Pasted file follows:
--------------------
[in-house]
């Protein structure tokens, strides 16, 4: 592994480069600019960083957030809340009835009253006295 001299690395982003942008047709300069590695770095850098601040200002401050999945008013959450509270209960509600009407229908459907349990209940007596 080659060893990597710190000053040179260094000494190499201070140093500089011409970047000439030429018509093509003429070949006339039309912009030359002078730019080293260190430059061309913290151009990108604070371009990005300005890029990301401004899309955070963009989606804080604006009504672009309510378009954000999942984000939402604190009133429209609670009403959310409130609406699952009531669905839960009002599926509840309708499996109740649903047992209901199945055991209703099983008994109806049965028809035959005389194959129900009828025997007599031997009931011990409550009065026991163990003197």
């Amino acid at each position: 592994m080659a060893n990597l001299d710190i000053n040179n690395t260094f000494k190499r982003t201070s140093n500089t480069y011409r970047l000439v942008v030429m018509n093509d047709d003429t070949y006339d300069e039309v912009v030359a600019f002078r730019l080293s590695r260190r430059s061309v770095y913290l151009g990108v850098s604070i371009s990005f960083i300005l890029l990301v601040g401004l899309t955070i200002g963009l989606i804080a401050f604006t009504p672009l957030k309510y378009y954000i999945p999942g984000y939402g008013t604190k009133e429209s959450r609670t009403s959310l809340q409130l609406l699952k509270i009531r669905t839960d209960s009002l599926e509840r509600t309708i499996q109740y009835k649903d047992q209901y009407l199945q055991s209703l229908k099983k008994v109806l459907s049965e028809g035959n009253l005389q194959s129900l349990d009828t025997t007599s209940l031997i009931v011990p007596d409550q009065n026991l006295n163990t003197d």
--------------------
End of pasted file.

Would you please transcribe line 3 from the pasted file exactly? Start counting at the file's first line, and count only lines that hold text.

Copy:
């Amino acid at each position: 592994m080659a060893n990597l001299d710190i000053n040179n690395t260094f000494k190499r982003t201070s140093n500089t480069y011409r970047l000439v942008v030429m018509n093509d047709d003429t070949y006339d300069e039309v912009v030359a600019f002078r730019l080293s590695r260190r430059s061309v770095y913290l151009g990108v850098s604070i371009s990005f960083i300005l890029l990301v601040g401004l899309t955070i200002g963009l989606i804080a401050f604006t009504p672009l957030k309510y378009y954000i999945p999942g984000y939402g008013t604190k009133e429209s959450r609670t009403s959310l809340q409130l609406l699952k509270i009531r669905t839960d209960s009002l599926e509840r509600t309708i499996q109740y009835k649903d047992q209901y009407l199945q055991s209703l229908k099983k008994v109806l459907s049965e028809g035959n009253l005389q194959s129900l349990d009828t025997t007599s209940l031997i009931v011990p007596d409550q009065n026991l006295n163990t003197d």